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SURVEY-LATINOS Apr-26-2007 (890 words) With photos and graphics. xxxn

Study finds U.S. Hispanics drawn to charismatic churches

By Patricia Zapor
Catholic News Service

WASHINGTON (CNS) -- The church familiar to and preferred by Hispanic Catholics in the United States is a livelier, more charismatic place than the one most American Catholics are used to, finds a new survey on Latinos and religion.

A detailed survey by the Pew Hispanic Center and the Pew Forum on Religion and Public Life released April 25 says about a third of U.S. Catholics are Latinos and that they are bringing a more evangelical style of faith into the broader church as their numbers grow.

Despite an overall drop in the percentage of U.S. Hispanics who are Catholic -- due largely to those who joined evangelical and Pentecostal churches -- Latinos will continue to represent an ever-larger share of the U.S. Catholic population because of immigration and high birthrates, it said. About 68 percent of U.S. Hispanics say they are Catholics.

While in many respects Latinos differ little from the general U.S. population in their religious attitudes and activities, Roberto Suro, director of the Pew Hispanic Center, said analysts were surprised to see the depth of what he called "renewal Christianity" among people of Latino origin or descent.

In a telephone press conference about the study, "Changing Faiths: Latinos and the Transformation of American Religion," Suro said Latinos are much more likely than the general U.S. public to be involved in churches where an enthusiastic, hand-clapping, arms-raised style of worship and prayer is typical.

Fifty-four percent of Hispanic Catholics were identified as charismatics on the basis of what religious practices people said they have in their churches, the survey said. Among the characteristics the survey used to classify people as charismatics was participation in prayer groups where participants pray for miraculous healing or deliverance or where people speak in tongues.

The survey found that 62 percent of Catholic Hispanics say the Masses they attend at least occasionally have "displays of excitement and enthusiasm, such as raising hands, clapping, shouting or jumping."

Among non-Hispanic Catholics, only about 12 percent consider themselves charismatics, Suro said.

Luis Lugo, director of the Pew Forum, said at the same teleconference that becoming involved in the charismatic style of religious practice strengthens people's religious identity. Whether Catholic, Anglican or mainline Protestant, Latinos who adopt a more charismatic style of practicing their faith remain within their original church and become stronger in their religious commitment, he said.

"There's absolutely no evidence that it's diminishing or undercutting their Catholic orthodoxy or their connection to parish life," he said.

Hispanic Protestants were proportionally even more likely to belong to "renewal" churches, with 57 percent in that category. Thirty-one percent of Hispanic Protestants said they were Pentecostals and 26 percent described themselves as charismatics.

"The contrast to the non-Hispanic population is stark: Less than one in five non-Hispanic Protestants are renewalists," the survey said.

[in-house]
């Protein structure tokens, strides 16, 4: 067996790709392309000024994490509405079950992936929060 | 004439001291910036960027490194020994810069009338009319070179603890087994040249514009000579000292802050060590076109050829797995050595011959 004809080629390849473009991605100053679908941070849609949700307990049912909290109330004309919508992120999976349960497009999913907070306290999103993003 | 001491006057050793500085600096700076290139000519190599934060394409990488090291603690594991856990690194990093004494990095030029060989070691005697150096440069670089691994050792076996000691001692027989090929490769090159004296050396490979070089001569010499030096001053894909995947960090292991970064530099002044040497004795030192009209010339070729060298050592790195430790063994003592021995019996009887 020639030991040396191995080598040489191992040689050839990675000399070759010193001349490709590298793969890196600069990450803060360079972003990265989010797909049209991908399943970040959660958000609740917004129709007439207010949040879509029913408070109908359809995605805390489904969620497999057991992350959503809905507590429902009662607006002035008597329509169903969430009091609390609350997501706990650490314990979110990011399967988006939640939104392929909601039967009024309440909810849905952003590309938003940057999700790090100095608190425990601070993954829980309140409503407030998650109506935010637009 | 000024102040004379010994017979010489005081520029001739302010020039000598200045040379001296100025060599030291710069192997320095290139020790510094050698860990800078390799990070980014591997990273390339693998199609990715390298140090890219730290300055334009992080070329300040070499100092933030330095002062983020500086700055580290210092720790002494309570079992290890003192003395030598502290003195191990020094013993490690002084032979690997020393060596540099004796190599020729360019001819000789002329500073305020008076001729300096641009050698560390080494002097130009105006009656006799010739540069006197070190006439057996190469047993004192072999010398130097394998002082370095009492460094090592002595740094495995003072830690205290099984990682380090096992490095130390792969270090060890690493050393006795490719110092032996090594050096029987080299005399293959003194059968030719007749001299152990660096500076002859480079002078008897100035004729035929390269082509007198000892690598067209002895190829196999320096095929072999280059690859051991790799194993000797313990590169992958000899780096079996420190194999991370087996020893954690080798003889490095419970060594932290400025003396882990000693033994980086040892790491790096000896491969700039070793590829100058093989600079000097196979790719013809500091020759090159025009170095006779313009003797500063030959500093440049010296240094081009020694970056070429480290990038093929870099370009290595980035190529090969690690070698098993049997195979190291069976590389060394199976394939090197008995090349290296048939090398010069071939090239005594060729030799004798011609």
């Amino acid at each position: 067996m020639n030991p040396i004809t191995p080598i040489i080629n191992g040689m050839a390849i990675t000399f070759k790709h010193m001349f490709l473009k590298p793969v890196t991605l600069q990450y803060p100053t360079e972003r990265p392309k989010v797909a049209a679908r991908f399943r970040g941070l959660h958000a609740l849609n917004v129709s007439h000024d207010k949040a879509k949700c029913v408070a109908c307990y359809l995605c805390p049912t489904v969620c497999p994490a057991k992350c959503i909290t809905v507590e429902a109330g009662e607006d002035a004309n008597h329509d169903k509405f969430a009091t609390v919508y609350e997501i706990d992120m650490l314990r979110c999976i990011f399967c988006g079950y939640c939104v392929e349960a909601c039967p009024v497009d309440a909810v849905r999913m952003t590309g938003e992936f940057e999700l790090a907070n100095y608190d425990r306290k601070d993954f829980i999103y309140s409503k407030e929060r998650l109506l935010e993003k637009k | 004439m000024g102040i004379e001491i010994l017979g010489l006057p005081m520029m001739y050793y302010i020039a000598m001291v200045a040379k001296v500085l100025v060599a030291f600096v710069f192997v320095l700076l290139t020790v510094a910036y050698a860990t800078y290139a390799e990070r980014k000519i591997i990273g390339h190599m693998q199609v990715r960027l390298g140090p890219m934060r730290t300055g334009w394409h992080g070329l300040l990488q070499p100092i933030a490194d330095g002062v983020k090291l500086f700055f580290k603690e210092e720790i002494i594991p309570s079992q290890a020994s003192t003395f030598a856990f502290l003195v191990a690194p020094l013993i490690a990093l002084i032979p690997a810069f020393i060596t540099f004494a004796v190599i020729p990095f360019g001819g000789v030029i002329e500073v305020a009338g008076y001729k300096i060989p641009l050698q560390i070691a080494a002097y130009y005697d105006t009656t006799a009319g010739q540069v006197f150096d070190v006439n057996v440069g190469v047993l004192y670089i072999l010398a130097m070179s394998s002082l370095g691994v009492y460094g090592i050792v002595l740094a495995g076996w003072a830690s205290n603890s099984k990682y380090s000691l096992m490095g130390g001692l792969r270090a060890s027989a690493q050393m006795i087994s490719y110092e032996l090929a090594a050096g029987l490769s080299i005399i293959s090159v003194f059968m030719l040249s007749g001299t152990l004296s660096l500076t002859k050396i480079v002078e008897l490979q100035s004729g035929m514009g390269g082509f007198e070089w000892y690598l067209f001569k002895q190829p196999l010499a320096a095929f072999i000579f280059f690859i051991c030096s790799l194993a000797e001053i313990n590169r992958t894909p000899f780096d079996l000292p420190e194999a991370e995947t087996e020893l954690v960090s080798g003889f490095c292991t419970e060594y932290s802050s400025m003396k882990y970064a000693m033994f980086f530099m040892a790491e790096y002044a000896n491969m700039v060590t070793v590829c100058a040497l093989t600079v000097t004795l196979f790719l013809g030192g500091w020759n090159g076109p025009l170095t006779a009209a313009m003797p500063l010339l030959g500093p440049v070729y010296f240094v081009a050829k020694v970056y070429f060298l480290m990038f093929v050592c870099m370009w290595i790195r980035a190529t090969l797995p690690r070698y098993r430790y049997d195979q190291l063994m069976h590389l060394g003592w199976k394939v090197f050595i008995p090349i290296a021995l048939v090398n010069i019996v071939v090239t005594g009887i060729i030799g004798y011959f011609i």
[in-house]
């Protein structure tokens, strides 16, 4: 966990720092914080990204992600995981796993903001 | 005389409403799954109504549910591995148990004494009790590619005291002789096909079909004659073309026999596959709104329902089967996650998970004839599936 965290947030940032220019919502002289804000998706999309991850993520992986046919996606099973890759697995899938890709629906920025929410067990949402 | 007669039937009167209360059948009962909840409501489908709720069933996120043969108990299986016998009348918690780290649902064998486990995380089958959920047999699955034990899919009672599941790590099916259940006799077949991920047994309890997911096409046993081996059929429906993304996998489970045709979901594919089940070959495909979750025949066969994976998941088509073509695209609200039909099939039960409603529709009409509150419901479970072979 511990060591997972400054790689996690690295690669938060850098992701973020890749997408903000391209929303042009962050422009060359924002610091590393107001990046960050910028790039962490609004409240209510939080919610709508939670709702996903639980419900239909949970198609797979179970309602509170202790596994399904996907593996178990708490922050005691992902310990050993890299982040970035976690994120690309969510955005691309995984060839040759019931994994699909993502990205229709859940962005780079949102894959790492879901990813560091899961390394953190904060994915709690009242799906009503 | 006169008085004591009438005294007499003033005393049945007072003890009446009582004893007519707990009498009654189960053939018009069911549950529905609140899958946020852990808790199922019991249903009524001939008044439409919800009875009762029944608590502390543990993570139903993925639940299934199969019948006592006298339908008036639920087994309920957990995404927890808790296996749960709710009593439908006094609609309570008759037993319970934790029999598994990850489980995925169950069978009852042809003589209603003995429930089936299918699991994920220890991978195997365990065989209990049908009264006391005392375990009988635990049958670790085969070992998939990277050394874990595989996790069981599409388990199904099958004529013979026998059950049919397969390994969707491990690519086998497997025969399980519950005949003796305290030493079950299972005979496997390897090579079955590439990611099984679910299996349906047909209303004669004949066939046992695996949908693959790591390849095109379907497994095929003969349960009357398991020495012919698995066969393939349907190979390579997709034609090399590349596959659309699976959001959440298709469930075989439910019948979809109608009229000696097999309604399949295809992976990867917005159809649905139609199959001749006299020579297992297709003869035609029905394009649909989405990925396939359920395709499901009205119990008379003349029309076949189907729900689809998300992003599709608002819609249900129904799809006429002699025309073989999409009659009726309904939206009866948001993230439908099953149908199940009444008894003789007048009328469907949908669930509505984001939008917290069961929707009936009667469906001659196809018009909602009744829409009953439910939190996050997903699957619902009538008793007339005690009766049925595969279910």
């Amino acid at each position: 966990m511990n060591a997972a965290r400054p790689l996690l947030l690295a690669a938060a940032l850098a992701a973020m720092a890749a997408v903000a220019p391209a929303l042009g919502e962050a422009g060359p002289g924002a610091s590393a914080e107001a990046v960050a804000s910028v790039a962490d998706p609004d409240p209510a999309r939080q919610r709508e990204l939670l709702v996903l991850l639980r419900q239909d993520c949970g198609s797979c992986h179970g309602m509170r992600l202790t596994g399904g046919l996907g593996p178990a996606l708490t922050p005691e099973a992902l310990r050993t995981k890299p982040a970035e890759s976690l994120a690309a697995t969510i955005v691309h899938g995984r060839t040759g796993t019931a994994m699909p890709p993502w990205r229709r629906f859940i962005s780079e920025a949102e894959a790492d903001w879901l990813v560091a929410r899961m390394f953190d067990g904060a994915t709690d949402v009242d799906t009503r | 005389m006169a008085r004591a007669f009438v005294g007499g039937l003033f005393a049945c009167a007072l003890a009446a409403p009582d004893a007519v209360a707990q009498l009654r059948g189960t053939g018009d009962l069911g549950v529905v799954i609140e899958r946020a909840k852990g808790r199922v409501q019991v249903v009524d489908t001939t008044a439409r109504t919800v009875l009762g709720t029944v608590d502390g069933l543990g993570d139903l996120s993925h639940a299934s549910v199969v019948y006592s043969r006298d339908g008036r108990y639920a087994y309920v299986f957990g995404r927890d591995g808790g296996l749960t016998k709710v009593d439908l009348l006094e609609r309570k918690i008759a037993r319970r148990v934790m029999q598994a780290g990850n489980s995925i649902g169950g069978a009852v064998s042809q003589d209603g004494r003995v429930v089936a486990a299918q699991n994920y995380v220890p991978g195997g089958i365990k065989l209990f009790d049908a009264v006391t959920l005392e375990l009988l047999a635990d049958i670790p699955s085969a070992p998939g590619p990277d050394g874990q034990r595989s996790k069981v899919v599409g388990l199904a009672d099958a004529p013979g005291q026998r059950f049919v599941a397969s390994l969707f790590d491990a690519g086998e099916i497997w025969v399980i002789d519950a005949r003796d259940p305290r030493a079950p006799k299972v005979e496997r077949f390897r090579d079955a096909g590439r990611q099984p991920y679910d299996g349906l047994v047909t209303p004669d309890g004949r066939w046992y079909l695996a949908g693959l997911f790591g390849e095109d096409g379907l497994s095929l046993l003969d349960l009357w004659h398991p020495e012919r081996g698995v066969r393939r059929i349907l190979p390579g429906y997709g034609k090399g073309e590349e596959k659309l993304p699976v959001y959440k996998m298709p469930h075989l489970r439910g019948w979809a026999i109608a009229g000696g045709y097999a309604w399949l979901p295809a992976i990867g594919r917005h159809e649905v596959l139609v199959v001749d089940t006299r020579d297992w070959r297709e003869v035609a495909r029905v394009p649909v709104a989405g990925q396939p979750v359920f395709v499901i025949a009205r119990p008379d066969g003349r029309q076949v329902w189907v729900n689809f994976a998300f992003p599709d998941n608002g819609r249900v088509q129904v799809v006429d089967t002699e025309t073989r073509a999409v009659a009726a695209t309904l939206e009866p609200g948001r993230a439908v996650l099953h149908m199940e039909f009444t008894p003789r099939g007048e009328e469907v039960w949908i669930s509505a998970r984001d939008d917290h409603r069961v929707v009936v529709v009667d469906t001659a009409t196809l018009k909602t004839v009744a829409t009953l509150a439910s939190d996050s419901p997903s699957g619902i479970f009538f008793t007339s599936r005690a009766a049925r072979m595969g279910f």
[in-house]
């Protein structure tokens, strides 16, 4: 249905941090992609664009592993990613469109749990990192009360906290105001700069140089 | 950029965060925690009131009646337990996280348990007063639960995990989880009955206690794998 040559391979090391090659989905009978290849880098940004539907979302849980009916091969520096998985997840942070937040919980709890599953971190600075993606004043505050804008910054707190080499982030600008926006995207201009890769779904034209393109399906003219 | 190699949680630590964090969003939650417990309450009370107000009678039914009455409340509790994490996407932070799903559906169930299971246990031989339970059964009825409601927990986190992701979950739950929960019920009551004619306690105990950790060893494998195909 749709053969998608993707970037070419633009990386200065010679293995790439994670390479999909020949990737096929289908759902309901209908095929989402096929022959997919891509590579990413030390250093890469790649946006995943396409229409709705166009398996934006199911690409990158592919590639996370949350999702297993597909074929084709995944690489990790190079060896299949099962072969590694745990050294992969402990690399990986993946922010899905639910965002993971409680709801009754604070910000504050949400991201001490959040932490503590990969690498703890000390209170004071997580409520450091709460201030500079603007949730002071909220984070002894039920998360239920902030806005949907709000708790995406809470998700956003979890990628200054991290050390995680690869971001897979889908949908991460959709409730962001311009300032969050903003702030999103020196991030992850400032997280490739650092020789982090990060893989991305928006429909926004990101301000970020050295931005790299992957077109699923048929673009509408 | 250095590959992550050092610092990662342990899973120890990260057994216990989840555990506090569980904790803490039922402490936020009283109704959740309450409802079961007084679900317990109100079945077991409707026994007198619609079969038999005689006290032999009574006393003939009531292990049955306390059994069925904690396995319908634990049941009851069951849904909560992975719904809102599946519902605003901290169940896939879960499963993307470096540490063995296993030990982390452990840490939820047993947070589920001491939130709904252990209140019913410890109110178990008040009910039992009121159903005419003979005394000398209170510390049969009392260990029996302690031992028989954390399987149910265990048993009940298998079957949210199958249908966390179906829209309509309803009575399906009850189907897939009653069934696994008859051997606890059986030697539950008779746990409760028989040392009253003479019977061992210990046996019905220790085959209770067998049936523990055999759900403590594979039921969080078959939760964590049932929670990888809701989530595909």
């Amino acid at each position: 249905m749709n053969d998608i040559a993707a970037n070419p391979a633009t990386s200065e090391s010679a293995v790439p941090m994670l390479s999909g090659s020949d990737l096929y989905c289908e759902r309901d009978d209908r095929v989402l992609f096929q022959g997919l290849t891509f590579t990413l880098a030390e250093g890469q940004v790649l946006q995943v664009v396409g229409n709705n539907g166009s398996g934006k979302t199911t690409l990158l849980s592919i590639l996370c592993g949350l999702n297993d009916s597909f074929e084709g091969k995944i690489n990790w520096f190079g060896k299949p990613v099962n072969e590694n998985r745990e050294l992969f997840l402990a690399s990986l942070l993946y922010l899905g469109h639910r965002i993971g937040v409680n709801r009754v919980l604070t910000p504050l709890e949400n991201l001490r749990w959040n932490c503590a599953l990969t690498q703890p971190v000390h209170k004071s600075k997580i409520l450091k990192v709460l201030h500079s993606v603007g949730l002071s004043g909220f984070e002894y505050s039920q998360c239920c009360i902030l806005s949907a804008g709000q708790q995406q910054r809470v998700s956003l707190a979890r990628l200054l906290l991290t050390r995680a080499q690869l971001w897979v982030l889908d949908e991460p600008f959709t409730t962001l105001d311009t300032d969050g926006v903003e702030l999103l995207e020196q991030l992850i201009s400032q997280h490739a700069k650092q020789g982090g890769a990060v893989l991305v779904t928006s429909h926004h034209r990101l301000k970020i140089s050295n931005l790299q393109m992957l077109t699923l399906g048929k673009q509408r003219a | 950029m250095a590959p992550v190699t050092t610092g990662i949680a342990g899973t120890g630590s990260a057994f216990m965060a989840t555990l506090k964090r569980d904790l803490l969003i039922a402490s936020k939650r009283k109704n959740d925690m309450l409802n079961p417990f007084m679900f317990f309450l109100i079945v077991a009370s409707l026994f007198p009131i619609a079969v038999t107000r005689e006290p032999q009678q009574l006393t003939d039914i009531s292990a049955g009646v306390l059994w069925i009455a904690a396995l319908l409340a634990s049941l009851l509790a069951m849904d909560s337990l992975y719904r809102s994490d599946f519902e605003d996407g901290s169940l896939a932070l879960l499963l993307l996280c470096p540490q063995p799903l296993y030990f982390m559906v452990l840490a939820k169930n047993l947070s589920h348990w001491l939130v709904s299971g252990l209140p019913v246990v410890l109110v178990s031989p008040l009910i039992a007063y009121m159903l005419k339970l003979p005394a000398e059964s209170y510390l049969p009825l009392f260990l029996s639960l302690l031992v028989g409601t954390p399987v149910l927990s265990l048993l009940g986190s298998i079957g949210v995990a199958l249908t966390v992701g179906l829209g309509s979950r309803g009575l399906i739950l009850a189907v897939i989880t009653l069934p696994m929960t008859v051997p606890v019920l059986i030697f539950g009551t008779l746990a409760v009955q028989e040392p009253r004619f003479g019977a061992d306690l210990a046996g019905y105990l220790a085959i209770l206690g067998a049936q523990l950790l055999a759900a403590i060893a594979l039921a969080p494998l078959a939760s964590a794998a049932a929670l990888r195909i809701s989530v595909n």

About 18 percent of all Hispanics said they had changed churches or stopped considering themselves members of a faith altogether. Former Catholics (13 percent) were the majority.

Conversion was much more common among second- and third-generation Hispanics than among recent immigrants, the survey found. And the majority left Catholicism to join evangelical churches. Forty-three percent of evangelical Hispanics said they formerly were Catholic. Just 2 percent of Hispanic converts became Catholics.

Catholics who became evangelicals were asked to discuss their feelings about the Catholic Church and why they left.

The greatest dissatisfaction was voiced about liturgy.

Sixty-one percent of former Catholics said they found the Mass "unexciting," although only 36 percent said that was a factor in why they left. Forty-six percent said they disapprove of church restrictions on divorce, but only 5 percent said that was why they left.

In response to questions about other possible areas of dissatisfaction, majorities of former Catholics said they think the church respects women at least as much as men (66 percent) and is welcoming toward immigrants (75 percent).

Among all Hispanics surveyed, 83 percent of those who converted said their main reason for changing faiths or churches was a desire for a more direct, personal experience of God. The second most common reason, given by 35 percent, was the inspiration of a particular pastor, followed by 26 percent who said it was related to a personal crisis and 14 percent who converted because of a marriage.

The study counted as a conversion any change such as leaving one Protestant church for another, moving into or out of the Catholic Church, or dropping out of religious practice altogether.

A personal invitation also was important. Among all Hispanic converts, 74 percent said they first heard about their new church from a family member or friend.

The study of 4,016 Hispanic adults was conducted by telephone between August and October 2006. The sample size was larger than is typical in sociological surveys to get a better sense of what non-Catholic Hispanics had to say, Suro and Lugo said.

The margin of error for the entire survey is plus or minus 2.5 percent; plus or minus 3.3 percent for Catholic respondents; and plus or minus 4.8 percent for evangelicals. Interviews were conducted in both English and Spanish, depending upon the preference of the person being interviewed.

The survey also delved into connections between religious beliefs and politics, the role of ethnic churches and religious practices and beliefs.

END


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